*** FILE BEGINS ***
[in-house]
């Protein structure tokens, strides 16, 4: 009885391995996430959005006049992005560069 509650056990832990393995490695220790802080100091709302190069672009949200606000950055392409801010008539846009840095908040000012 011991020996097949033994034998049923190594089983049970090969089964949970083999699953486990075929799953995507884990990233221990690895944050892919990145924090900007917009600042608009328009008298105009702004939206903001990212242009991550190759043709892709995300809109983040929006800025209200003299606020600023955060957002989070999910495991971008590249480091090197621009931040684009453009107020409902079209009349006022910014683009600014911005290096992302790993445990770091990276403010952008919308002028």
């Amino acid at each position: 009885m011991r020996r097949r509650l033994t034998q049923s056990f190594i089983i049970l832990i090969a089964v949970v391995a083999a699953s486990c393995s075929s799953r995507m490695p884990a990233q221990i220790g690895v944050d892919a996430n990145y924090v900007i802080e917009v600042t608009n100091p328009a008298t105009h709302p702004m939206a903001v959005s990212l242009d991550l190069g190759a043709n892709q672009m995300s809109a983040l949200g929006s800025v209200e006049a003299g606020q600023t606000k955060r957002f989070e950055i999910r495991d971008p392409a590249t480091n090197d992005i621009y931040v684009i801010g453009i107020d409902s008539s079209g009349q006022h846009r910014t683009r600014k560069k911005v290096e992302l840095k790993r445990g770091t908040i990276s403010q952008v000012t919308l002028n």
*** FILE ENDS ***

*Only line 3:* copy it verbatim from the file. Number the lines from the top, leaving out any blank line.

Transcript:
């Amino acid at each position: 009885m011991r020996r097949r509650l033994t034998q049923s056990f190594i089983i049970l832990i090969a089964v949970v391995a083999a699953s486990c393995s075929s799953r995507m490695p884990a990233q221990i220790g690895v944050d892919a996430n990145y924090v900007i802080e917009v600042t608009n100091p328009a008298t105009h709302p702004m939206a903001v959005s990212l242009d991550l190069g190759a043709n892709q672009m995300s809109a983040l949200g929006s800025v209200e006049a003299g606020q600023t606000k955060r957002f989070e950055i999910r495991d971008p392409a590249t480091n090197d992005i621009y931040v684009i801010g453009i107020d409902s008539s079209g009349q006022h846009r910014t683009r600014k560069k911005v290096e992302l840095k790993r445990g770091t908040i990276s403010q952008v000012t919308l002028n």